|Maker(s):||Vassiliev, Oleg Vladimirovich|
|Culture:||Russian (1931-2013), active in America|
|Title:||The House with the Mezzanine, No. 20|
|Materials:||Lithograph on cream paper|
|Measurements:||Sheet: 29 3/4 x 21 in.; 75.6 x 53.3 cm|
|Accession Number: ||AC 2010.158|
|Credit Line:||Gift of Joan Afferica, L. Clark Seelye Professor Emerita of History, Smith College||
Created by sculptor Evgenyi Vuchetich, the gigantic monument The Motherland Calls was erected in 1967 at the site of the 1942-1943 Battle of Stalingrad. At the time of its installation, it was the tallest freestanding sculpture in the world, at 269 feet. Vassiliev uses its silhouette to convey the monument's ambiguity: It appears to call to the battle--its original intention, as suggested by the title--to deplore the war by pointing to the blood-drenched battlefield, and to despair at the sight of its victims.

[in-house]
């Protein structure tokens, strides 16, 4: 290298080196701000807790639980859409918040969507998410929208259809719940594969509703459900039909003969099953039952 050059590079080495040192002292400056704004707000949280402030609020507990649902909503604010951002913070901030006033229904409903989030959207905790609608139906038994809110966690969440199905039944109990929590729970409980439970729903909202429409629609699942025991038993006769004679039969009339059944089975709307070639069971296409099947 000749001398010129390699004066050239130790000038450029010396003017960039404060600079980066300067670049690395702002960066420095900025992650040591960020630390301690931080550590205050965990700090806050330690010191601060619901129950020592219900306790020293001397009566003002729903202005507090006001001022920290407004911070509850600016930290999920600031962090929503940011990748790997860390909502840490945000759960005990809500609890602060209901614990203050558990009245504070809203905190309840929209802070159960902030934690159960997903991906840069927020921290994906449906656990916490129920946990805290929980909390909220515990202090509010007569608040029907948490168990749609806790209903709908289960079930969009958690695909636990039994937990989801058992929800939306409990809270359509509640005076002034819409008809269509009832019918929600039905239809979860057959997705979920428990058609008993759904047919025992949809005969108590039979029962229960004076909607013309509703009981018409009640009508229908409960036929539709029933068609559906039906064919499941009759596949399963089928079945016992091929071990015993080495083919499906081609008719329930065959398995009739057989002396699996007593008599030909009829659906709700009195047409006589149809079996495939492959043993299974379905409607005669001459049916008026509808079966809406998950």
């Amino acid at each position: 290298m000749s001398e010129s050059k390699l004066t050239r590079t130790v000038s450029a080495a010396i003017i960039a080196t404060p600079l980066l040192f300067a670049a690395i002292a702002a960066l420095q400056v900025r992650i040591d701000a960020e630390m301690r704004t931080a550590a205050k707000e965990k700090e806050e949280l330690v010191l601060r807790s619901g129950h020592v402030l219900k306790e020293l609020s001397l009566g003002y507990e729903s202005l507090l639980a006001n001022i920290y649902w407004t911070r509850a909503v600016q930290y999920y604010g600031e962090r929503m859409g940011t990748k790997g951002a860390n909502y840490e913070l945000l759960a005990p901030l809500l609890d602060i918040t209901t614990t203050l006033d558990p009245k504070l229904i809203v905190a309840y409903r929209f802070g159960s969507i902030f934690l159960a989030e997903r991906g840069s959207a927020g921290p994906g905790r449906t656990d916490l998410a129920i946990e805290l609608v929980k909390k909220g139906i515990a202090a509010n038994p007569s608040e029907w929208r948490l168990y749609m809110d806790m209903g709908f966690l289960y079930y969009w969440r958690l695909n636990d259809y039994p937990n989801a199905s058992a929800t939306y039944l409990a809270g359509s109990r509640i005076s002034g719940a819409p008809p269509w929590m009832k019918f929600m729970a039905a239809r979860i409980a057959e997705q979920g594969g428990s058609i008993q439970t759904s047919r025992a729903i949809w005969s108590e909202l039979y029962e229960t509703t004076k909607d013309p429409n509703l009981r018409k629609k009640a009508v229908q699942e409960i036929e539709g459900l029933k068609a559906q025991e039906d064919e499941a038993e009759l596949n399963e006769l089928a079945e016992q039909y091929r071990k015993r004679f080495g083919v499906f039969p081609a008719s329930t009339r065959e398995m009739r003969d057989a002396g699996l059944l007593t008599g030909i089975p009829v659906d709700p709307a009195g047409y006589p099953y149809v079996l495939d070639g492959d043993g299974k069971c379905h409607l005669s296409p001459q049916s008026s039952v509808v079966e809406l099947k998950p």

The idea of women epitomizing Russia goes back to the Slavic myth of "Damp Mother Earth." The use of "Mother Russia" in official imagery culminated during and after the Second World War in such monuments as The Motherland Calls.